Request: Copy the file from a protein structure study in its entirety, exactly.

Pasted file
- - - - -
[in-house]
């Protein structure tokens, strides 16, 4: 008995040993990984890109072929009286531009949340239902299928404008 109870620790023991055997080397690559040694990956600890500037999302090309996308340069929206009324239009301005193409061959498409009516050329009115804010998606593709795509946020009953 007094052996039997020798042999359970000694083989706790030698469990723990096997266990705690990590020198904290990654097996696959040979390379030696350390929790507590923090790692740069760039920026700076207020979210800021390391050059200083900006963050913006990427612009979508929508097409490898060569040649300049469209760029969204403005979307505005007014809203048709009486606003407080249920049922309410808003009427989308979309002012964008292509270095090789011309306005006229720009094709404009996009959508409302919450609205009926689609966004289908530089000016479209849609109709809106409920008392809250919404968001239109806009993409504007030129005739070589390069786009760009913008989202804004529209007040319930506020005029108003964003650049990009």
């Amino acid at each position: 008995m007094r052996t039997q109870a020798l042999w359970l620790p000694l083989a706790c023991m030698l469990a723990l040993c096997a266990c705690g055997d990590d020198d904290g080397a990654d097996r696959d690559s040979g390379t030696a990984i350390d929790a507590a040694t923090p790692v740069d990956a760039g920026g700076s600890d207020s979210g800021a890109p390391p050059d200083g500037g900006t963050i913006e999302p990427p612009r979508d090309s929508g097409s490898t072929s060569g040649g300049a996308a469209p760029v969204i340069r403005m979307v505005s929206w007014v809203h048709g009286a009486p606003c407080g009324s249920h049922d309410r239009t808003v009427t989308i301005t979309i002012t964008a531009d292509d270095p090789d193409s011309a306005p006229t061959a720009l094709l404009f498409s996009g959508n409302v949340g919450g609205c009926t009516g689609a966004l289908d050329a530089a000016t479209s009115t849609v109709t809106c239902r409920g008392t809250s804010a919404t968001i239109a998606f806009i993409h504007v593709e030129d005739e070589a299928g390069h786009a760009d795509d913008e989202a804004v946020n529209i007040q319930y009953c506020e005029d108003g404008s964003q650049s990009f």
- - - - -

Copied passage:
[in-house]
């Protein structure tokens, strides 16, 4: 008995040993990984890109072929009286531009949340239902299928404008 109870620790023991055997080397690559040694990956600890500037999302090309996308340069929206009324239009301005193409061959498409009516050329009115804010998606593709795509946020009953 007094052996039997020798042999359970000694083989706790030698469990723990096997266990705690990590020198904290990654097996696959040979390379030696350390929790507590923090790692740069760039920026700076207020979210800021390391050059200083900006963050913006990427612009979508929508097409490898060569040649300049469209760029969204403005979307505005007014809203048709009486606003407080249920049922309410808003009427989308979309002012964008292509270095090789011309306005006229720009094709404009996009959508409302919450609205009926689609966004289908530089000016479209849609109709809106409920008392809250919404968001239109806009993409504007030129005739070589390069786009760009913008989202804004529209007040319930506020005029108003964003650049990009």
């Amino acid at each position: 008995m007094r052996t039997q109870a020798l042999w359970l620790p000694l083989a706790c023991m030698l469990a723990l040993c096997a266990c705690g055997d990590d020198d904290g080397a990654d097996r696959d690559s040979g390379t030696a990984i350390d929790a507590a040694t923090p790692v740069d990956a760039g920026g700076s600890d207020s979210g800021a890109p390391p050059d200083g500037g900006t963050i913006e999302p990427p612009r979508d090309s929508g097409s490898t072929s060569g040649g300049a996308a469209p760029v969204i340069r403005m979307v505005s929206w007014v809203h048709g009286a009486p606003c407080g009324s249920h049922d309410r239009t808003v009427t989308i301005t979309i002012t964008a531009d292509d270095p090789d193409s011309a306005p006229t061959a720009l094709l404009f498409s996009g959508n409302v949340g919450g609205c009926t009516g689609a966004l289908d050329a530089a000016t479209s009115t849609v109709t809106c239902r409920g008392t809250s804010a919404t968001i239109a998606f806009i993409h504007v593709e030129d005739e070589a299928g390069h786009a760009d795509d913008e989202a804004v946020n529209i007040q319930y009953c506020e005029d108003g404008s964003q650049s990009f």